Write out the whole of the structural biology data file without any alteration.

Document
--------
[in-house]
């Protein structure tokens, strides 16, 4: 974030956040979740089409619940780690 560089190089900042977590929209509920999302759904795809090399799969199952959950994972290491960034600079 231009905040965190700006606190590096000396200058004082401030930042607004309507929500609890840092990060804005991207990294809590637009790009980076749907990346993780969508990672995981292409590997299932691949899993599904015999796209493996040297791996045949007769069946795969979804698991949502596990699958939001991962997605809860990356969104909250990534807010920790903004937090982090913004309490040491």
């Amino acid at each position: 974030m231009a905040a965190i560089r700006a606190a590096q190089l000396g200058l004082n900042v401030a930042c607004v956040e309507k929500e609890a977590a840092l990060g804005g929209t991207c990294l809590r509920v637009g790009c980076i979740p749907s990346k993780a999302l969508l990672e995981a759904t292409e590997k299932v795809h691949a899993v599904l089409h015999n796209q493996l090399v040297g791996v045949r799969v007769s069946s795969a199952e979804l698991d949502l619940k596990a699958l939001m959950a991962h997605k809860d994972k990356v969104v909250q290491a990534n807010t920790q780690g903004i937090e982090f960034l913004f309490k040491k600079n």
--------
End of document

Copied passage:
[in-house]
């Protein structure tokens, strides 16, 4: 974030956040979740089409619940780690 560089190089900042977590929209509920999302759904795809090399799969199952959950994972290491960034600079 231009905040965190700006606190590096000396200058004082401030930042607004309507929500609890840092990060804005991207990294809590637009790009980076749907990346993780969508990672995981292409590997299932691949899993599904015999796209493996040297791996045949007769069946795969979804698991949502596990699958939001991962997605809860990356969104909250990534807010920790903004937090982090913004309490040491």
């Amino acid at each position: 974030m231009a905040a965190i560089r700006a606190a590096q190089l000396g200058l004082n900042v401030a930042c607004v956040e309507k929500e609890a977590a840092l990060g804005g929209t991207c990294l809590r509920v637009g790009c980076i979740p749907s990346k993780a999302l969508l990672e995981a759904t292409e590997k299932v795809h691949a899993v599904l089409h015999n796209q493996l090399v040297g791996v045949r799969v007769s069946s795969a199952e979804l698991d949502l619940k596990a699958l939001m959950a991962h997605k809860d994972k990356v969104v909250q290491a990534n807010t920790q780690g903004i937090e982090f960034l913004f309490k040491k600079n």